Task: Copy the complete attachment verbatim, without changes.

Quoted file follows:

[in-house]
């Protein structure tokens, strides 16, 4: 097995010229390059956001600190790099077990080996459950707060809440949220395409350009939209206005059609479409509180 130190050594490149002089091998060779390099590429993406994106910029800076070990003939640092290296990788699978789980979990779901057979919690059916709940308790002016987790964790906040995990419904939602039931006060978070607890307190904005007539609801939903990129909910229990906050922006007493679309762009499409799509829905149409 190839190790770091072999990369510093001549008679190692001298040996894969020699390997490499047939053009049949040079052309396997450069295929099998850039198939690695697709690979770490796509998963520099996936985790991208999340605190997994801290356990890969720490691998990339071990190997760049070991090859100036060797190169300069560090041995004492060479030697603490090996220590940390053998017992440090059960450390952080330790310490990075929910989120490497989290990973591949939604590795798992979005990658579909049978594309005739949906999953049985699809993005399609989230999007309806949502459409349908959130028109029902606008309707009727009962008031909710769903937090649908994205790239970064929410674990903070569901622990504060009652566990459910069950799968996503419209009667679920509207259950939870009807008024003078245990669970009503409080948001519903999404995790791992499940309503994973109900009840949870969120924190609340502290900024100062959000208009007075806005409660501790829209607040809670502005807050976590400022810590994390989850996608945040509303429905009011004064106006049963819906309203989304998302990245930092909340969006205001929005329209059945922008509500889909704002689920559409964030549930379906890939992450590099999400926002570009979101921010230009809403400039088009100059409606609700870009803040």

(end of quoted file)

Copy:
[in-house]
């Protein structure tokens, strides 16, 4: 097995010229390059956001600190790099077990080996459950707060809440949220395409350009939209206005059609479409509180 130190050594490149002089091998060779390099590429993406994106910029800076070990003939640092290296990788699978789980979990779901057979919690059916709940308790002016987790964790906040995990419904939602039931006060978070607890307190904005007539609801939903990129909910229990906050922006007493679309762009499409799509829905149409 190839190790770091072999990369510093001549008679190692001298040996894969020699390997490499047939053009049949040079052309396997450069295929099998850039198939690695697709690979770490796509998963520099996936985790991208999340605190997994801290356990890969720490691998990339071990190997760049070991090859100036060797190169300069560090041995004492060479030697603490090996220590940390053998017992440090059960450390952080330790310490990075929910989120490497989290990973591949939604590795798992979005990658579909049978594309005739949906999953049985699809993005399609989230999007309806949502459409349908959130028109029902606008309707009727009962008031909710769903937090649908994205790239970064929410674990903070569901622990504060009652566990459910069950799968996503419209009667679920509207259950939870009807008024003078245990669970009503409080948001519903999404995790791992499940309503994973109900009840949870969120924190609340502290900024100062959000208009007075806005409660501790829209607040809670502005807050976590400022810590994390989850996608945040509303429905009011004064106006049963819906309203989304998302990245930092909340969006205001929005329209059945922008509500889909704002689920559409964030549930379906890939992450590099999400926002570009979101921010230009809403400039088009100059409606609700870009803040």